Amnesty International and the Public Protector’s Office have lashed Health Minister Dr Aaron Motsoaledi over his statement that illegal and undocumented immigrants are putting an impossible burden on South Africa’s health system. “It has nothing to do with xenophobia … When more and more come, they have to be admitted and when they get admitted in large numbers, they cause overcrowding, infection control starts failing.
Deputy public protector Kevin Malunga has lashed out at Motsoaledi for a statement he made saying foreign nationals were burdening the South African healthcare system. The Times reports that Malunga was responding to Motsoaledi’s comment, made at the recent National Education, Health and Allied Workers Union’s (Nehawu) Nurses’ Summit in Johannesburg.
It was reported that Motsoaledi said more hospitals and clinics were needed to accommodate all the local and foreign patients. Motsoaledi said South Africa needed to re-look at its immigration policies to control the number of undocumented and illegal immigrants in the country.
“The weight that foreign nationals are bringing to the country has got nothing to do with xenophobia… it’s a reality. Our hospitals are full, we can’t control them. When a woman is pregnant and about to deliver a baby, you can’t turn her away from the hospital and say, ‘You are a foreign national.’ You can’t. And when they deliver a premature baby, you have got to keep them in hospital. When more and more come, you can’t say, ‘The hospital is full now. Go away.’ They have to be admitted, we have got no option – and when they get admitted in large numbers, they cause overcrowding, infection control starts failing.”
In a tweet, Malunga said this was a desperate statement by Motsoaledi to address the systemic issues in the Health Department.
The report says Amnesty International also took issue with Motsoaledi’s statement. Executive director of Amnesty International South Africa, Shenilla Mohamed, said Motsoaledi should stop this shameless scapegoating of refugees and migrants.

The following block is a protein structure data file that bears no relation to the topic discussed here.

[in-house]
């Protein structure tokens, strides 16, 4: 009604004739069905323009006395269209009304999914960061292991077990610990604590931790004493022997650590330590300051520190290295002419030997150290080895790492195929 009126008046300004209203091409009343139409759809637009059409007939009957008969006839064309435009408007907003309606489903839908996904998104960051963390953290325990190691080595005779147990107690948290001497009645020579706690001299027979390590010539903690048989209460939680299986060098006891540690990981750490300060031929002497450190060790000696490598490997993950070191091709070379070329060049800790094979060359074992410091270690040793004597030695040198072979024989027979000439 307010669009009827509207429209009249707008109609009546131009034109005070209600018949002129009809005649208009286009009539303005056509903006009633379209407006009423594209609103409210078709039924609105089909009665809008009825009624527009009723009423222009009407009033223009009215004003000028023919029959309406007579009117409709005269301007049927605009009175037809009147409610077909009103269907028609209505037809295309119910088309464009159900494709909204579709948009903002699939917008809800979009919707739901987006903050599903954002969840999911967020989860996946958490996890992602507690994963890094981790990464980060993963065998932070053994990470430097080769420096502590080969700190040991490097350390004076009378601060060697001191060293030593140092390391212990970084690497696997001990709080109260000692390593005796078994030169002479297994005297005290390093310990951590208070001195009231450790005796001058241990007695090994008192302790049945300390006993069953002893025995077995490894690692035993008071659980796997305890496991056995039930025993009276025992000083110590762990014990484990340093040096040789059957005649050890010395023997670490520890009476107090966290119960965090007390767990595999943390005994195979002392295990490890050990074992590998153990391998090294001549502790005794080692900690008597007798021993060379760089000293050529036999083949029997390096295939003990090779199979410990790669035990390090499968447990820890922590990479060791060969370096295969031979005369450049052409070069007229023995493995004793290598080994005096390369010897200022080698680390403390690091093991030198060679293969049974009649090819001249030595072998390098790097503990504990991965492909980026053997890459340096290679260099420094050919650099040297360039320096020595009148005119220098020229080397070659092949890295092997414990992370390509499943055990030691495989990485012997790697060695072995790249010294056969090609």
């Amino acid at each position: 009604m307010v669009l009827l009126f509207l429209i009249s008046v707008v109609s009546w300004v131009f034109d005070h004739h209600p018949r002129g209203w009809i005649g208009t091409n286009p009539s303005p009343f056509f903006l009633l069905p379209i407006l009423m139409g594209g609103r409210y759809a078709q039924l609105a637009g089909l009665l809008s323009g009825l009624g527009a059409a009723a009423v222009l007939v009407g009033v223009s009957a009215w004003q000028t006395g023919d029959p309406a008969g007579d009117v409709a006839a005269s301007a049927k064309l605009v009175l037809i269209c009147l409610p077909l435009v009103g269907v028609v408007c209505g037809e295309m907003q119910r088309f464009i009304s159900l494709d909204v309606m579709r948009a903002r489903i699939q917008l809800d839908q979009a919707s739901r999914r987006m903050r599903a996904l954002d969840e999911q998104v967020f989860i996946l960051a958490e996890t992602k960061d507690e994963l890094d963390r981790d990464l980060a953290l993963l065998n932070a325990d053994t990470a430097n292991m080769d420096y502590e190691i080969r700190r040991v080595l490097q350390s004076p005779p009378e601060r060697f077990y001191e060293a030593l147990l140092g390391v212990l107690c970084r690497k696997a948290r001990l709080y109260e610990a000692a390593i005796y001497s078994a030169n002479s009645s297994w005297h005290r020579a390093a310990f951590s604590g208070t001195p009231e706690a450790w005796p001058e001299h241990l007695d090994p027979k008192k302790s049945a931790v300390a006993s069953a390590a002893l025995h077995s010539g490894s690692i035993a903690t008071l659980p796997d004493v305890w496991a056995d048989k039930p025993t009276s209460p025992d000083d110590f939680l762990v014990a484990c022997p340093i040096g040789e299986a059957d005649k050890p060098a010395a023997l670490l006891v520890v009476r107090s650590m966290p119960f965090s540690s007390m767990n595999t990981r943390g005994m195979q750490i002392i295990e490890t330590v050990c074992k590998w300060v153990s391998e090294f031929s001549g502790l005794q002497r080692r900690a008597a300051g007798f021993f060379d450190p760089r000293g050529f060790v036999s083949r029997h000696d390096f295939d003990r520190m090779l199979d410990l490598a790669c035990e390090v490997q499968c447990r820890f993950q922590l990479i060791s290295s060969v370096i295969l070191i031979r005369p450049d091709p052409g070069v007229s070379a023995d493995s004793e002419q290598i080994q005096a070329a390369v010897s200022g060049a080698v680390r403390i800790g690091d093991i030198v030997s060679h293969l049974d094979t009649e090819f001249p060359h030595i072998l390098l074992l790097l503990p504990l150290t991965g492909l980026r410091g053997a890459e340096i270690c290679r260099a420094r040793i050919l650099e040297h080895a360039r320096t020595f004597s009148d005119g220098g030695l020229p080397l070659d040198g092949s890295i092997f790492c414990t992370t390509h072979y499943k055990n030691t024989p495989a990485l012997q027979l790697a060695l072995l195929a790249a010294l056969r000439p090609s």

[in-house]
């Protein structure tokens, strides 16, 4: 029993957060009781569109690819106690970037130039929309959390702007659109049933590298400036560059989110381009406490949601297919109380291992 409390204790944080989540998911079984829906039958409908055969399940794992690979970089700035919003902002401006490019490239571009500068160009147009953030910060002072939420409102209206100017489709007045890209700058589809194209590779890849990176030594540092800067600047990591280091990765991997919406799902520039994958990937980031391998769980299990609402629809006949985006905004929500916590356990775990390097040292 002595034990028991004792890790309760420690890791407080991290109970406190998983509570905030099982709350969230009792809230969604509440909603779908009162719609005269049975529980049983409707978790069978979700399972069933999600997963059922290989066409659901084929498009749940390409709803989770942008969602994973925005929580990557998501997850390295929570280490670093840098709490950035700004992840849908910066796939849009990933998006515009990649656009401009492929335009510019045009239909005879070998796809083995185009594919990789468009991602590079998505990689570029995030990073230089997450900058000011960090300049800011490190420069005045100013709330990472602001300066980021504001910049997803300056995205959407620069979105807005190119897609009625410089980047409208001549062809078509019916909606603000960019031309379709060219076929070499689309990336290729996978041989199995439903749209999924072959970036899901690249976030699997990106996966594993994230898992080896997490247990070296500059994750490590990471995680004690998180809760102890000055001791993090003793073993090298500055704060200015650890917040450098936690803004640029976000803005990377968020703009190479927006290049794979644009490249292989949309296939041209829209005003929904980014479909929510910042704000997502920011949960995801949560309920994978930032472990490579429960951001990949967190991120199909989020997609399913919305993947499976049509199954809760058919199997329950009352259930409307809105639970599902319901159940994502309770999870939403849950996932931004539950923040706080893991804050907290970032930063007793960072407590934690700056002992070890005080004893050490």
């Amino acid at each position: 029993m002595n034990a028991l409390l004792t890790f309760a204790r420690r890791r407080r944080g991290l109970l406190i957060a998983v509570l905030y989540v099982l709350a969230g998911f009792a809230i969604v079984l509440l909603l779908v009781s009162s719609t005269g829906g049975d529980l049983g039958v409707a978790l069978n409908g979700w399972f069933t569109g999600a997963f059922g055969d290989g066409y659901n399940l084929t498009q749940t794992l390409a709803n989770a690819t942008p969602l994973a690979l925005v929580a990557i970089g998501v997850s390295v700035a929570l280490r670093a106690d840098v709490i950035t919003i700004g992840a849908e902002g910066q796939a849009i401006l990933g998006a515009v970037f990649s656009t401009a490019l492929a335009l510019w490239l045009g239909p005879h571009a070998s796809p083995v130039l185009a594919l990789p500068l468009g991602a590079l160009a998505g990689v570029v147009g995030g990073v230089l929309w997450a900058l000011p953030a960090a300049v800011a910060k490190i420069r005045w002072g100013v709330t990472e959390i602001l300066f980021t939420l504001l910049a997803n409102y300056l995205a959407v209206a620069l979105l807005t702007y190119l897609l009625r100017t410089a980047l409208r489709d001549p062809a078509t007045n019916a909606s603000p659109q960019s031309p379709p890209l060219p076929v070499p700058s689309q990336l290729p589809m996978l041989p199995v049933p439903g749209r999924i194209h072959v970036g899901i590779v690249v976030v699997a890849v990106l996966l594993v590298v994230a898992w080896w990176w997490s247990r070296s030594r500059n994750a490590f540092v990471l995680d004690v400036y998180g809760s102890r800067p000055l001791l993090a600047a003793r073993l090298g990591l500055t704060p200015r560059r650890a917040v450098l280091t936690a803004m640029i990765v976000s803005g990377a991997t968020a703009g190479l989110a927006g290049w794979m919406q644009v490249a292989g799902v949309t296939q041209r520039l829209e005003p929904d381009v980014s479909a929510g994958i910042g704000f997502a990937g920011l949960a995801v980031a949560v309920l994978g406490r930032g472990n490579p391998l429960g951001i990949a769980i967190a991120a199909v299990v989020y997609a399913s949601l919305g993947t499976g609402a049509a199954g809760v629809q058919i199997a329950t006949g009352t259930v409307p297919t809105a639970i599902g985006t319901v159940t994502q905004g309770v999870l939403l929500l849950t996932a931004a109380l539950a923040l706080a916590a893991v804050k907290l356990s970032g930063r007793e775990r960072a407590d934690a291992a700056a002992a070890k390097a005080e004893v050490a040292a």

“He has been in charge of the health department for almost a decade and should have been fully aware of the challenges faced by the public health system, including the need for more investment, to address the health needs of the growing population. He has failed to take adequate action.
“He is now blaming refugees and migrants to abdicate his responsibility. Minister Motsoaledi should stop fueling xenophobia with these unfounded remarks and take urgent steps to improve access to affordable and quality health care for all persons in South Africa,” Mohamed said.
Amnesty International said South Africa had ratified several international and regional human rights instruments that required the government to respect, protect and fulfil the right to health. It said the right to health requires health facilities, goods, and services to be available, accessible, acceptable, and of good quality for all persons, free from discrimination.
The Star reports that overcrowding in neonatal wards has been blamed for the deaths of a number of babies who are exposed to infections in hospitals – six babies died of Klebsiella at Thelle Mogoerane’s neonatal unit a few months ago and Rahima Moosa Mother and Child Hospital lost nine babies from Necrotising Enterocolitis (NEC) recently.
According to Motsoaledi, neonatal wards in Gauteng alone were 132% full but could not reject premature babies.
“That is why we also want the NHI – because we know that some of these services are there in the private hospitals but they are there for a select few. When you have got overcrowding like this, you must use all the facilities in the country – whether they are public or private. I can’t say ‘this baby is about to die, he needs an ICU, there is no ICU in a public hospital’ but the private hospital next door has got an ICU and this baby cannot go there because she belongs to a lower socio-economic class… that’s wrong – and that’s what we want to change on NHI which people are trying to run away from.”
Nehawu said it believes that the NHI will assist in improving its work and providing health care as it is expected to come with a larger pool of workers and resources.